A Unifying Message

On Tuesday October 29th at about 5:00 p.m. Chuck Marohn and Jim Kumon of StrongTowns.org arrived in White Bear Lake. I greeted them at the door shortly after they pulled up outside Ingredients for an early dinner before Chuck’s presentation beginning at 6:30.  Seated at the table were five of us, including White Bear Lake Mayor Jo Emerson and local bike businessman Jim Muellner. There was no need for an ice-breaker. Chuck and Jim Kumon eased through hellos, and like doctors seeing a patient, assumed an even tone and asked how it was going. And like the dining patients we were, we ate salads and in between bites added and extended to each others comments piecing together a face to the malaise. The gentle frankness of that conversation set the tone for the rest of the night and Strong Towns’ matter-of-fact message favored no one, while pulling everyone in the room together.

Using history as his backdrop, Chuck methodically described the evolution of infrastructure. His juxtaposed pictures of his hometown of Brainerd MN  as it formed and evolved. These were relevant to his story and personalized his message. He showed what thousands of years of civilizations building cities looked like and why. He talked about the post WWII experiment we are currently engaged in and why it is failing. For example, he gave an example of salvage value. He showed a Walmart and told all in attendance that Walmart structures their real estate deals for roughly 15 years. At the end of the cycle, the building is paid for and they can take advantage of changes in the town or the market. They may move out of town completely or just a block away and when they do they take everything with them. Shelves, signs, cash registers, lighting…everything… leaving a box behind. This is an example of high salvage value.  But when a bridge needs to be replaced, there is the cost to tear the bridge down and erect a new one. The rebar and cement has little value. This is low salvage value .

His expansion of this,  that infrastructure costs never really get paid but carry-forward like a Ponzi Scheme, gave a silent audience something everyone could clearly see. That miles of roads and bridges whose cost and repair cycles  exceed their financing plan and whose economic return is in the red and point to the failed business model we continue to fund. The States became addicted to Federal money to continue the experiment.  This faucet has virtually been welded shut.  With in-State monies receding like our spring-fed lake , it is the communities that are being asked to foot the bill.

We are now 2 hours into the Curbside Chat. Some, with positions that can influence change, and began the night with us, have had to leave for whatever reason and missed the meat and potatoes.  But three Council Members and the Mayor and several members of her planning staff sitting close to the front row have been writing notes and were here for the duration.  We were in the home stretch as we looked at a slide of a very wide, multi-lane road. Chuck pointed to the screen and said this is a “stroad”. It wants to be a street, but it is a road. It separates one side from the other and begs someone to use their car just to cross it. The room was very quiet as cars were whizzing by outside City Hall on U.S. 61.  Chuck deftly switched to a few slides of Memphis who is runner-up to Detroit for most likely to be used same day as shooting for an apocalyptic movie set. He showed ordinary citizens with cans of white paint creating bike lanes and defining parking places in a neighborhood that the city had forgot. When the city found out, they decided to leave it in place, clean it up a bit and see what happened. Happy ending….storefronts got cleaned up and more businesses moved in. Moral of the story…those cans of pain were a great investment. They addressed the needs of the local community and provided a solid return. This is the Strongtowns message. We need to change the model and how we fund it and use money and infrastructure to do more than what they have yielded us in the 50-year experiment. Wipe the road clean. Look at the economic and human issues then return to the road to design it for its original purpose, and leverage it where possible to solve the identified community issues.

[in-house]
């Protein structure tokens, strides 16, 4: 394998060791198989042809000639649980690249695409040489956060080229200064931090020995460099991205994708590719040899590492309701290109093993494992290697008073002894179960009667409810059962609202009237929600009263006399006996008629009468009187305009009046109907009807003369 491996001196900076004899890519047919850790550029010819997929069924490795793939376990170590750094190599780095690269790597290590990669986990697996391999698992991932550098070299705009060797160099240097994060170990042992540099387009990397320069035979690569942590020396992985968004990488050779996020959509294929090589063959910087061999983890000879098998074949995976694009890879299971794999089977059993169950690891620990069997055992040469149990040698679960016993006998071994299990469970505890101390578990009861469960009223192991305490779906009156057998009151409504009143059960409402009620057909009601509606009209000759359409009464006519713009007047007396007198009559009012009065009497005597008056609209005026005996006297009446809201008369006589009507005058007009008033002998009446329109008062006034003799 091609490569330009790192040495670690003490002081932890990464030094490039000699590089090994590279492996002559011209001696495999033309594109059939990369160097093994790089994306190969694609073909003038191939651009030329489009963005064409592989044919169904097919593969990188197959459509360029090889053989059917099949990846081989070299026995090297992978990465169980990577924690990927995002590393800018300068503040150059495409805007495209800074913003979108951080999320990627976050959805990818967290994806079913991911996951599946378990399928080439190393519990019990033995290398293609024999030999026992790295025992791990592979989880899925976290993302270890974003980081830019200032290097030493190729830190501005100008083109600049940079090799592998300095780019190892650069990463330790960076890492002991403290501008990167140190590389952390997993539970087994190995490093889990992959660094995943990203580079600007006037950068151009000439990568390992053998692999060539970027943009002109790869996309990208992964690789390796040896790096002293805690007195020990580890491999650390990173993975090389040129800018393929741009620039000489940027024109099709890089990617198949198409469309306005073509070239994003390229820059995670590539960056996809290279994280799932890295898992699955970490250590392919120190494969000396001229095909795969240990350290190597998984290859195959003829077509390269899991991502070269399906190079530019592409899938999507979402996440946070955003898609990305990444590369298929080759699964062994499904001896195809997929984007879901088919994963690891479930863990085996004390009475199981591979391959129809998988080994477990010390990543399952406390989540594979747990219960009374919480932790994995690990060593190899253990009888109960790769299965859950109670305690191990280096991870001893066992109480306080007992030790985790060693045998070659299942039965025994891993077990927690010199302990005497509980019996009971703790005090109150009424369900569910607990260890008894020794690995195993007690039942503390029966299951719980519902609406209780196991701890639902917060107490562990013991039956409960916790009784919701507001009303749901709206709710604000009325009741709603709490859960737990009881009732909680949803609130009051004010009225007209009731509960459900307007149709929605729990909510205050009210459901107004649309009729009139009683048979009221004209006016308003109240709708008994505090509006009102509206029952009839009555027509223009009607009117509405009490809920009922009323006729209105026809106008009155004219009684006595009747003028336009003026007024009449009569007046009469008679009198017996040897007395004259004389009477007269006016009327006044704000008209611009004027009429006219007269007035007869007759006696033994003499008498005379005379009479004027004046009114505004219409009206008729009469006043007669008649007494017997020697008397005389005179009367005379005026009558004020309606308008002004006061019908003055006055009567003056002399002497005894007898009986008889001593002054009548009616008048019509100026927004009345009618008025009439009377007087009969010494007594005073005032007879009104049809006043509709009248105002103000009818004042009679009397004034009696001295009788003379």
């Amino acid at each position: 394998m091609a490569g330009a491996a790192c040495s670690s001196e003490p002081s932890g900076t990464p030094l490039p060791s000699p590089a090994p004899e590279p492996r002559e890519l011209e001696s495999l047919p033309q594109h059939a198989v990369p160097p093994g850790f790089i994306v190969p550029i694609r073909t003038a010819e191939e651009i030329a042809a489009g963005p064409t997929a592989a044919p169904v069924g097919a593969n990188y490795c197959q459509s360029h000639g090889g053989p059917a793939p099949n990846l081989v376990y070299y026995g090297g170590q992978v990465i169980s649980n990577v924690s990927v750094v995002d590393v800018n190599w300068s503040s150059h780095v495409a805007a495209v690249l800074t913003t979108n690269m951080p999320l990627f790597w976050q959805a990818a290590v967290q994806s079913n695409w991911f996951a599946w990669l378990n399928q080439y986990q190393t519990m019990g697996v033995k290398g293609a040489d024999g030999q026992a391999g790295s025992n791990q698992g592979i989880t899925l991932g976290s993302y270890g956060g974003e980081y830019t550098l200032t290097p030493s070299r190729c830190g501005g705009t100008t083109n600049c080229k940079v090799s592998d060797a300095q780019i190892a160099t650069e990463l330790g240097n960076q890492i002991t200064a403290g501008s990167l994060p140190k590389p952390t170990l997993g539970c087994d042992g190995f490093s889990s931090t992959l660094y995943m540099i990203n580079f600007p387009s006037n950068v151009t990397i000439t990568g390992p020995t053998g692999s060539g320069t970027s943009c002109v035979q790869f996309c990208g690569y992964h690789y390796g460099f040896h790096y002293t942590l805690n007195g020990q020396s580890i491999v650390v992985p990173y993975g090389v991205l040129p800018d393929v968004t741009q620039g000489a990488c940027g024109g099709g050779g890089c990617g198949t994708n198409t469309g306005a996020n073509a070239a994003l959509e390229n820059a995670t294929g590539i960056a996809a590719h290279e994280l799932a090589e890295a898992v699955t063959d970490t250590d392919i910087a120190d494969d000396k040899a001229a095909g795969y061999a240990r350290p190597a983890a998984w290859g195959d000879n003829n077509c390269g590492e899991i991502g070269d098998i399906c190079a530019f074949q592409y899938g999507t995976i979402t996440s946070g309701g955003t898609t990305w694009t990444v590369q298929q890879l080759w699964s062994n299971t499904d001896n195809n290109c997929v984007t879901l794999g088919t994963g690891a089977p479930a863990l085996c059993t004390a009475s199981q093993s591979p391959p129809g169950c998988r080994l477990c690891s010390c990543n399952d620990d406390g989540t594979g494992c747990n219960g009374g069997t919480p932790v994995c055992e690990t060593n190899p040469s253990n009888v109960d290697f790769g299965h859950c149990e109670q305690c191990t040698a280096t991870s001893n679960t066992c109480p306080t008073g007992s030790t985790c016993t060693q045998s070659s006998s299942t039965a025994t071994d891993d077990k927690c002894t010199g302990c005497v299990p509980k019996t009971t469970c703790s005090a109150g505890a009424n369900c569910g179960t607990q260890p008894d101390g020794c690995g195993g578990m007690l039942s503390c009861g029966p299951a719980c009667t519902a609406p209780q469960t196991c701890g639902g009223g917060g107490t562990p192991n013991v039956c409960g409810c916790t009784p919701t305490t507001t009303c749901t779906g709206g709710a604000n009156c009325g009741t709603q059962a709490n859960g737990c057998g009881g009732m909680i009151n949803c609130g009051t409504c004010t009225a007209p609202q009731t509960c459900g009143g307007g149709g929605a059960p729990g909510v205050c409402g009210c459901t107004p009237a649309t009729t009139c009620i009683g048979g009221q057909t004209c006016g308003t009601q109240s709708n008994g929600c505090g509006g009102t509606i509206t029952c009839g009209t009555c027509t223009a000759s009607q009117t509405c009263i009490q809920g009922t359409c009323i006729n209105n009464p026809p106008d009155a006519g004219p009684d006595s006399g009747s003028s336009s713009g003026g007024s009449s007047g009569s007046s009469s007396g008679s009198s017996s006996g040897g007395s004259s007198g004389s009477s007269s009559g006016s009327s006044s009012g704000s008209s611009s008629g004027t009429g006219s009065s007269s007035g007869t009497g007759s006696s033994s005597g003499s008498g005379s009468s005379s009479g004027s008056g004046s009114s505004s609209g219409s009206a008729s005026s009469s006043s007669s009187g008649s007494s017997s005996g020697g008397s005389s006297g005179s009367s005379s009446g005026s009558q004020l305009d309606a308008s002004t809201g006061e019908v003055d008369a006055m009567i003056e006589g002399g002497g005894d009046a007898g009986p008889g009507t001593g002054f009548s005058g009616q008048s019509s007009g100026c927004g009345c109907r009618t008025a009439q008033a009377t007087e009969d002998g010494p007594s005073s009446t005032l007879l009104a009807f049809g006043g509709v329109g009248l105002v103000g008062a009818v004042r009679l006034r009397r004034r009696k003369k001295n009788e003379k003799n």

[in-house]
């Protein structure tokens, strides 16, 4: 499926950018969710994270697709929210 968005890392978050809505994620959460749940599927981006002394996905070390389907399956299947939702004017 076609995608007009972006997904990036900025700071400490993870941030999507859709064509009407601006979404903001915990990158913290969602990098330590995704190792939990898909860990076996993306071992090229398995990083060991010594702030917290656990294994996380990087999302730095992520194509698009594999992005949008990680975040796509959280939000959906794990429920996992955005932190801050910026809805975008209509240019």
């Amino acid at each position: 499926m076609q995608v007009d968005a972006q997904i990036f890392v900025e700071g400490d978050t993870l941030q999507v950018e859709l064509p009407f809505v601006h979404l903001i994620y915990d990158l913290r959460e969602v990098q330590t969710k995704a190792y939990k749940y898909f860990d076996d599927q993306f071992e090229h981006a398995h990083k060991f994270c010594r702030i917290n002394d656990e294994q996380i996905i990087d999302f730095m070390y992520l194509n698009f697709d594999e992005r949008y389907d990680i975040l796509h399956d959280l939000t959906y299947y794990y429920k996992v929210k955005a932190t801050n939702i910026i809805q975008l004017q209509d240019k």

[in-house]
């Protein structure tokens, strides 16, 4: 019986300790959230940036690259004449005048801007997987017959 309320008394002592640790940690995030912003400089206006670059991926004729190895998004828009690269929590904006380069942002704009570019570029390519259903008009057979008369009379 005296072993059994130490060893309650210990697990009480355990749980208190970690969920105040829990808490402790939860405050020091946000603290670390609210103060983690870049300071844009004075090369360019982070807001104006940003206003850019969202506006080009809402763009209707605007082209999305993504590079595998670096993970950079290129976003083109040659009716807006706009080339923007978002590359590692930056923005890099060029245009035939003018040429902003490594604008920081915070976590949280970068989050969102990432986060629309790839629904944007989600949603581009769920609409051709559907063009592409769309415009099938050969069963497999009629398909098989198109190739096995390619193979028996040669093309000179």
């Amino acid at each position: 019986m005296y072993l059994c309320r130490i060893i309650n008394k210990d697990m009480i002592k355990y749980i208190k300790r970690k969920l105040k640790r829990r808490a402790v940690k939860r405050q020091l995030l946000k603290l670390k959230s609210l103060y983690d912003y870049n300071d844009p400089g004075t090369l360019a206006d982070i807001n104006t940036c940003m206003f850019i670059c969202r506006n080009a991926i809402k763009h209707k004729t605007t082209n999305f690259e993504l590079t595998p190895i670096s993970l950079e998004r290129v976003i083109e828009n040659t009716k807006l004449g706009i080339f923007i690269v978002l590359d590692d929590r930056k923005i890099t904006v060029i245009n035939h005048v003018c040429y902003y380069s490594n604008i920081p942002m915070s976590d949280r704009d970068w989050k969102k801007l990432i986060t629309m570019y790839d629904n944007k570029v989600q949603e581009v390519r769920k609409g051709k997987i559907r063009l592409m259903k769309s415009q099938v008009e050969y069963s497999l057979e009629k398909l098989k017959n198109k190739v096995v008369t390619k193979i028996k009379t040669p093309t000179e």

It was a MNDOT engineer, who enthusiastically wrote to me later, who summed up the night best. He said, ” It’s truly amazing the effect public infrastructure can make in a community.” Bravo.

 

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